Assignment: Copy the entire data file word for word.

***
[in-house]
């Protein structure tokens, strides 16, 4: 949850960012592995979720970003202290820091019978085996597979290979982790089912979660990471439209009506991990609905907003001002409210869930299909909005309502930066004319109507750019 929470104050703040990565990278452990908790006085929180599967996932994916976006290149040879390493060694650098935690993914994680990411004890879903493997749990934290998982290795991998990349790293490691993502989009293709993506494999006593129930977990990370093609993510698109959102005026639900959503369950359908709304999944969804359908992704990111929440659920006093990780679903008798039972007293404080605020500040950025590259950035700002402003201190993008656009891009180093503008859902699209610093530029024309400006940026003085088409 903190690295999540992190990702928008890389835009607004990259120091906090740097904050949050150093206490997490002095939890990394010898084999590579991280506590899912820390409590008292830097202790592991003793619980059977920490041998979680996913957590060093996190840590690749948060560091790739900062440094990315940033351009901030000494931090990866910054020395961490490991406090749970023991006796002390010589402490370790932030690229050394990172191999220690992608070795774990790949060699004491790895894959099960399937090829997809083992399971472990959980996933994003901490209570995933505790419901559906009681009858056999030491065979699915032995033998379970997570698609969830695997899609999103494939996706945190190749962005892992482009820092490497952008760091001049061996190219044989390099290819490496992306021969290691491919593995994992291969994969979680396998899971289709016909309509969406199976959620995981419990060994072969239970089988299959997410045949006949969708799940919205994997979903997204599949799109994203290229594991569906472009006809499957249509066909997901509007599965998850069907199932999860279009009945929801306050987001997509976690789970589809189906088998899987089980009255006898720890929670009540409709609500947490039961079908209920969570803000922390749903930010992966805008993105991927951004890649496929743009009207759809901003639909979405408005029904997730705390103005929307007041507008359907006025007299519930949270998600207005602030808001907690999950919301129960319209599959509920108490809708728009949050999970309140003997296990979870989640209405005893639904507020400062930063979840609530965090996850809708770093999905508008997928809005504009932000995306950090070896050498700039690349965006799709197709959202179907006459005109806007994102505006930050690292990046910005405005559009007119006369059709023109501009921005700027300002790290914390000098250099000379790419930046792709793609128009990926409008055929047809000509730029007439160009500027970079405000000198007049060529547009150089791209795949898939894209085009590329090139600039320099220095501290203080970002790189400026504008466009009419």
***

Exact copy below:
[in-house]
């Protein structure tokens, strides 16, 4: 949850960012592995979720970003202290820091019978085996597979290979982790089912979660990471439209009506991990609905907003001002409210869930299909909005309502930066004319109507750019 929470104050703040990565990278452990908790006085929180599967996932994916976006290149040879390493060694650098935690993914994680990411004890879903493997749990934290998982290795991998990349790293490691993502989009293709993506494999006593129930977990990370093609993510698109959102005026639900959503369950359908709304999944969804359908992704990111929440659920006093990780679903008798039972007293404080605020500040950025590259950035700002402003201190993008656009891009180093503008859902699209610093530029024309400006940026003085088409 903190690295999540992190990702928008890389835009607004990259120091906090740097904050949050150093206490997490002095939890990394010898084999590579991280506590899912820390409590008292830097202790592991003793619980059977920490041998979680996913957590060093996190840590690749948060560091790739900062440094990315940033351009901030000494931090990866910054020395961490490991406090749970023991006796002390010589402490370790932030690229050394990172191999220690992608070795774990790949060699004491790895894959099960399937090829997809083992399971472990959980996933994003901490209570995933505790419901559906009681009858056999030491065979699915032995033998379970997570698609969830695997899609999103494939996706945190190749962005892992482009820092490497952008760091001049061996190219044989390099290819490496992306021969290691491919593995994992291969994969979680396998899971289709016909309509969406199976959620995981419990060994072969239970089988299959997410045949006949969708799940919205994997979903997204599949799109994203290229594991569906472009006809499957249509066909997901509007599965998850069907199932999860279009009945929801306050987001997509976690789970589809189906088998899987089980009255006898720890929670009540409709609500947490039961079908209920969570803000922390749903930010992966805008993105991927951004890649496929743009009207759809901003639909979405408005029904997730705390103005929307007041507008359907006025007299519930949270998600207005602030808001907690999950919301129960319209599959509920108490809708728009949050999970309140003997296990979870989640209405005893639904507020400062930063979840609530965090996850809708770093999905508008997928809005504009932000995306950090070896050498700039690349965006799709197709959202179907006459005109806007994102505006930050690292990046910005405005559009007119006369059709023109501009921005700027300002790290914390000098250099000379790419930046792709793609128009990926409008055929047809000509730029007439160009500027970079405000000198007049060529547009150089791209795949898939894209085009590329090139600039320099220095501290203080970002790189400026504008466009009419």